Gridlock in Haiku. Bumper to bumper, stop and go in both directions on Hana Highway.
What was happening last Saturday morning? A new apocalypse movie? Instant urbanization comes to the north coast? Another incoming missile alert?
Actually, it was the Haiku Ho‘olaule‘a & Flower Festival.
Returning for its 25th year, this is one of those Old Maui experiences that keep getting harder to find in new Maui. A fundraiser for Haiku Elementary School, it combines generic elements found in many other community events: a farmers market; a concert stage; orchid tents; lei-making and do-it-yourself art projects; craft booths; African drummers; kid games and rides; history displays; food trucks . . . but still winds up feeling like it could only be happening in Haiku.
Maybe it’s the rain. Elsewhere, rain is a spoiler. In Haiku, it’s an inevitability. When it starts really coming down hard, you just find an eve to stand under and listen to the drumming on the roof. As ancient Hawaii knew so well, rain is a blessing.
State Sen. J. Kalani English appreciated “keeping Haiku the way we like it — wet and green and growing.”
The growing things included lots of kids, doing everything from making lei to riding around in inflatable plastic bubbles. The keiki are, after all, what the day is for, and it was a treat to share their unique learning environment with them for a while, indoors and out.
Tim Wolfe, ably emceeing the entertainment stage, told the audience that his daughter Danielle had been a Haiku student after the family moved to Maui in the 1980s. It was where she told him “she learned to love to learn.” Now, two master’s degrees later, she is executive director of an international educational foundation.
Tim credited the “polyglot neighborhoods” in their lush jungle settings against panoramic coastal backgrounds as solid foundations for families to put down good solid roots.
Teaching kids in all grades to do that literally is the school’s gardening director, who’s known as Miss Moonflower. She teaches “life science through life experience,” she said with a bright smile.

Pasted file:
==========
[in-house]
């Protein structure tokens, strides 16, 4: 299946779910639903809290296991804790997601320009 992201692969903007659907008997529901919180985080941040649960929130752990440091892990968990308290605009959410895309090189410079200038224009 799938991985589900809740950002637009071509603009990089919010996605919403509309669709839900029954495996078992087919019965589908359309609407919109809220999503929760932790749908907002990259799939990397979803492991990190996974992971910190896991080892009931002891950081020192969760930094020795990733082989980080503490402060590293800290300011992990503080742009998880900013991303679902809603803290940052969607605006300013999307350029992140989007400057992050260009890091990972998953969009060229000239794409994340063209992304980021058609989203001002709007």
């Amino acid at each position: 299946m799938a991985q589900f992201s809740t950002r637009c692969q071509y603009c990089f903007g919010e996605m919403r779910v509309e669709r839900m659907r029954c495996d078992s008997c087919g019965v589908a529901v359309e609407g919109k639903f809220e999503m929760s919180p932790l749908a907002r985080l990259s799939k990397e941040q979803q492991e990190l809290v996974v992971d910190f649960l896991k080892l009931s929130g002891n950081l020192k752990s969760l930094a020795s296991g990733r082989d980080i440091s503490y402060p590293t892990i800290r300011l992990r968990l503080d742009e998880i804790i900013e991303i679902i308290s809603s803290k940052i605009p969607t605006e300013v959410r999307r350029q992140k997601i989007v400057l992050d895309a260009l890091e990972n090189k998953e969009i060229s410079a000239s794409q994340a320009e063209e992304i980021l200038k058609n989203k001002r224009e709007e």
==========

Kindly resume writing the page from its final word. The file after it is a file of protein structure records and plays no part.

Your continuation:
Through the morning I run into friends. Laura Nagel Lees with her two daughters, just starting their Haiku school days; and Larry Feinberg, whose grown daughter Arianna and her friend Lauren Shearer are stringing lei nearby. Katie Romanchuk scurries through the craft tent. Outside, Nathan Ehrlich — better known as Dr. Nat — waits to take the stage with his band, Rio Ritmo, following an awesome set by the King Kekaulike High School Jazz Band, directed by Casey Nagata.
Schools are, by their nature, time capsules. Decades of class pictures and other memories fill shelves in the school library, which today is home to the Haiku Living Legacy Project.
Inside, I meet Mack Blair, who was the Haiku school librarian in this space for six years. That’s only one chapter in the great stories he shares, making good on that Living Legacy sign outside the door.
He points to a black-and-white photo of himself 25 years ago, when he started the first Haiku Ho‘olaule‘a & Flower Festival with the other guy in the photo, the late Ed Silverstein.
We engage in the kind of talk story that happens when gray-haired guys who arrived here when Maui was still an adventure, meet for the first time and realize they’ve got a lot of the same friends. Talk story is the haole equivalent of ancient Hawaiians chanting their genealogies when they met. It’s a fine art out here in the flowers and the jungle, where spiritual author Ram Dass and Pulitzer Prize-winning poet William Merwin are neighbors in the ‘hood.
Many things grow healthy and strong in the warm rains of Haiku. It’s easy to mistake this place for paradise, I thought, watching families from keiki to kupuna happily heading home, most with plants in their hands.
Speaking of members of the King Kekaulike jazz ensemble, they got a visit recently from Grammy winner Delfeayo Marsalis, who led a four-hour rehearsal prior to performing with them at the Maui Arts & Cultural Center.
Part of New Orleans’ jazz royalty, Marsalis also stopped by for dinner at the north-shore home of award-winning filmmaker and festival producer Ken Martinez Burgmaier, who first brought him to play at jazz and blues festivals throughout Hawaii eight years ago.
Ken just finished work on HawaiiONTV coverage of The Ritz-Carlton, Kapalua’s 2018 Celebration of the Arts, featured in this column two weeks ago. People who attended will enjoy reliving the video immersion in things Hawaiian; for people who missed it, the segment is almost as good as having been there, plus you can keep replaying it at youtu.be/SdqhkdG3u3c.